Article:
Mindful Practice

Our Approach

Mindful Practice programs include interactive presentations, workshops, and seminars for physicians, trainees, other health professionals and medical educators. They are built on a strong bio-psychosocial foundation and contain three major components – mindfulness meditation, narrative medicine, and appreciative inquiry – each integrated with the others into a seamless approach.

Mindful practice depends on developing a capacity for mindfulness. Mindfulness is a naturally occurring human capacity, not just restricted to "mindfulness meditation" or "mindfulness-based" interventions such as mindfulness-based stress reduction or mindfulness-based cognitive therapy. Mindfulness can be cultivated in other ways including physical activity, narrative, dialogue, poetry, and music. Mindful practice workshops use a set of contemplative practices as a "container" for holding several other approaches that help to bring mindfulness to the clinical enterprise. Using a series of theme-based modules, Mindful Practice curricula are specifically focused on two linked goals: improving quality of care and improving clinician well-being and resilience.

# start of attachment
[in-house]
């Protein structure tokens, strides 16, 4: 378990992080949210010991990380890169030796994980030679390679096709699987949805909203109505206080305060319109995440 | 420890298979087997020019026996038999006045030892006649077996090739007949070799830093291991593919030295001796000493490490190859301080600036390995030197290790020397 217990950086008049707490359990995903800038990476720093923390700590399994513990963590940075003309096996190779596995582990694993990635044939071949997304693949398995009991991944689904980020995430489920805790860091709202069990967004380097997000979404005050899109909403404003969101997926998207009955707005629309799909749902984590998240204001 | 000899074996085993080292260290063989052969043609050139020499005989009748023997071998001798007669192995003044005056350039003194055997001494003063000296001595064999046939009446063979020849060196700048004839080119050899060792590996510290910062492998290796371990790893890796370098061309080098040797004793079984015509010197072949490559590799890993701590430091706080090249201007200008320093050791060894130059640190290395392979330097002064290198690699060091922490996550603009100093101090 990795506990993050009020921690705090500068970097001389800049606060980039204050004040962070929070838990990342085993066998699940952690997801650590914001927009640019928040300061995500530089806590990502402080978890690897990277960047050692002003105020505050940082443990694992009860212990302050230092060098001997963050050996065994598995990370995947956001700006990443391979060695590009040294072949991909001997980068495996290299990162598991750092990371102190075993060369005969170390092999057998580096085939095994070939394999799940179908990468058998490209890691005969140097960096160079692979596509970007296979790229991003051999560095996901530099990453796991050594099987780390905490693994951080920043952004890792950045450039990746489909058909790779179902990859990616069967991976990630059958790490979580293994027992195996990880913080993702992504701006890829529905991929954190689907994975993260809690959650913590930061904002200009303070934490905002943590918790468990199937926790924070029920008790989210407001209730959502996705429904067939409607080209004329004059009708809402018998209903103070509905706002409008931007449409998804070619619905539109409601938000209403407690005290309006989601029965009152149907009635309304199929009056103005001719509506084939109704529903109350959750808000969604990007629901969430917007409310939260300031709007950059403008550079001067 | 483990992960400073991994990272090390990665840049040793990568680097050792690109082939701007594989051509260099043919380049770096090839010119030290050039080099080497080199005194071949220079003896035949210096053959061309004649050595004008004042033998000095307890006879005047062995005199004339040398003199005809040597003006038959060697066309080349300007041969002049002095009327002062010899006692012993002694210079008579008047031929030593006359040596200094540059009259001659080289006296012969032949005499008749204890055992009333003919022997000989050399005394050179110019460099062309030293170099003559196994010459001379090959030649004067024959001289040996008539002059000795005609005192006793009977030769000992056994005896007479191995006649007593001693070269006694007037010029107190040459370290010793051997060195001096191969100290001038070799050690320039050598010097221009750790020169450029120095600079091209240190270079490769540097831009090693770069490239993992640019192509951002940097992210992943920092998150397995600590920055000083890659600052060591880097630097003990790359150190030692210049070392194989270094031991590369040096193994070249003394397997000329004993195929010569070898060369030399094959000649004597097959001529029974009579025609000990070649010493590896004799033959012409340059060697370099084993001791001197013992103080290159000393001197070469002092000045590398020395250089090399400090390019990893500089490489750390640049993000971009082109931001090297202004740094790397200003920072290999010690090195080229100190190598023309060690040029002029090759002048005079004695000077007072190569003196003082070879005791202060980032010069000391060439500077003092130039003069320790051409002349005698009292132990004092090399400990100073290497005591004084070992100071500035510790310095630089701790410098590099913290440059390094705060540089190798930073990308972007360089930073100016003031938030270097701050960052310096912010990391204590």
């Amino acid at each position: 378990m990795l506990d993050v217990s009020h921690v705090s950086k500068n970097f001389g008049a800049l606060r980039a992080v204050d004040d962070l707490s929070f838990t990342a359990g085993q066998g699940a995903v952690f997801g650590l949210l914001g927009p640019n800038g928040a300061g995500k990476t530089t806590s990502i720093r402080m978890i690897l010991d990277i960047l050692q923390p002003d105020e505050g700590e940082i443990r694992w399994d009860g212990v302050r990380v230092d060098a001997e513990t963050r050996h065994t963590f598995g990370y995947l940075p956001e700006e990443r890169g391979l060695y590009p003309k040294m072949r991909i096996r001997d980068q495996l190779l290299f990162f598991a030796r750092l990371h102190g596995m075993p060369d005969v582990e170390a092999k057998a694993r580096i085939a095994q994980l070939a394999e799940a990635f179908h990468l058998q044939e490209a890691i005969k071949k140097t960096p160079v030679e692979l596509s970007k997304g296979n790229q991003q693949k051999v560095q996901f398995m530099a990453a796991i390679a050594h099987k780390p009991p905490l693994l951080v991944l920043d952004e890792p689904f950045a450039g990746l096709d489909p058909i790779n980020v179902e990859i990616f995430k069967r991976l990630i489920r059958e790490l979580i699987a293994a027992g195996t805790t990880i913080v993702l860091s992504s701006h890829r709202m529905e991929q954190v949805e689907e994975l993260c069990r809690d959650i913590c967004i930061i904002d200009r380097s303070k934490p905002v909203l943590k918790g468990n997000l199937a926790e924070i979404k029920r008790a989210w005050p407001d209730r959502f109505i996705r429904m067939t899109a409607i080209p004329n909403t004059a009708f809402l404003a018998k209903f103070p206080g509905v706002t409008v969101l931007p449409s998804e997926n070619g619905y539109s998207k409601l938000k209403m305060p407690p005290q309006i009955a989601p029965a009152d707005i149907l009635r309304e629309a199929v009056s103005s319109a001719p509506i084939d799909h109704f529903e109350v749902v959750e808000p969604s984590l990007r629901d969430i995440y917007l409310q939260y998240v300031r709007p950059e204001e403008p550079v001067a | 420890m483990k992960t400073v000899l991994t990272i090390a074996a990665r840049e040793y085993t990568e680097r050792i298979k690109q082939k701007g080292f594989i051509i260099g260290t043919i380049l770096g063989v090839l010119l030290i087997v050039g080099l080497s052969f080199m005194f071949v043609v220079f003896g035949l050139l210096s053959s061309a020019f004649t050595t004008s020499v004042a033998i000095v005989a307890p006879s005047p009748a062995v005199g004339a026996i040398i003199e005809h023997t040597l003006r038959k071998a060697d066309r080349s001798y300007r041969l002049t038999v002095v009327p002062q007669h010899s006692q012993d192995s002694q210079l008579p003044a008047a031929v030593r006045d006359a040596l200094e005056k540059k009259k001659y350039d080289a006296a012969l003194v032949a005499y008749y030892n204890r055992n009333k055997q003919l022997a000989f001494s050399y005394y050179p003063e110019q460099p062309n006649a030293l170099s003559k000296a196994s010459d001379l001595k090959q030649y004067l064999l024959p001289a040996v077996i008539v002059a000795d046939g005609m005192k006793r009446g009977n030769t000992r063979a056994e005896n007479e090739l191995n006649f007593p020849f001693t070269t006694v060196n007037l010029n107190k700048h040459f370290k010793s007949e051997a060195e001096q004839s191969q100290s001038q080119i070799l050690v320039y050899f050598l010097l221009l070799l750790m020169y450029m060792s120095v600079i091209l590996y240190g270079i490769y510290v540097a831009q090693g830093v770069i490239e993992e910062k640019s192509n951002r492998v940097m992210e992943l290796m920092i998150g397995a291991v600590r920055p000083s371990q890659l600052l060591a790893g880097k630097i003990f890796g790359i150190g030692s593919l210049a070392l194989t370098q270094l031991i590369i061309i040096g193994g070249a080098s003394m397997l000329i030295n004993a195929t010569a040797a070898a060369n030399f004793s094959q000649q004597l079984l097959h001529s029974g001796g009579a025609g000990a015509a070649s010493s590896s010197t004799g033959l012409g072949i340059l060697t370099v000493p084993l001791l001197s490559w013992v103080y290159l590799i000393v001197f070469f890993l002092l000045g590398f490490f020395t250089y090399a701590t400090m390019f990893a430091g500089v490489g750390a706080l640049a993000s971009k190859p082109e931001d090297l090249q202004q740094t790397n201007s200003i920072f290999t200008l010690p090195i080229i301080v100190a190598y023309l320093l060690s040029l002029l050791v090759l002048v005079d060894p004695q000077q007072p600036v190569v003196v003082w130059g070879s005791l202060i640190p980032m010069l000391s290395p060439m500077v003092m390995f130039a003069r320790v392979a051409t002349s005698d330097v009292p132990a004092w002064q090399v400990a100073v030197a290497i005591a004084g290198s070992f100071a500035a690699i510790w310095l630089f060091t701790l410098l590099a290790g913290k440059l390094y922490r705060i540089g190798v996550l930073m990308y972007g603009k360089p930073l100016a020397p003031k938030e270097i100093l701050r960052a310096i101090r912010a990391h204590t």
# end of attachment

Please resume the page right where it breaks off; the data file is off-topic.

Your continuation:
Beginning with the 1999 JAMA article, "Mindful Practice" we have developed an intellectual basis for mindfulness and self-awareness. Since 2007, we have developed a series of programs in Mindful Practice at the University of Rochester School of Medicine and Dentistry to address the educational needs of medical students, residents, medical center faculty, and community-based physicians. We offer a series of intensive residential workshops for medical educators and practitioners at the Chapin Mill Retreat Center. We offer other workshops nationally and internationally.

Mindfulness Includes:

  • The capacity for lowering one’s own reactivity (e.g., paying attention to experiences without having to react to them)
  • The ability to notice and observe sensations, thoughts and feelings even though they might be unpleasant
  • Acting with awareness and intention (not being on "automatic pilot")
  • Focusing on experience, not the labels or judgments we apply to them (e.g., feeling an emotion rather than wondering if it is okay to feel that emotion)

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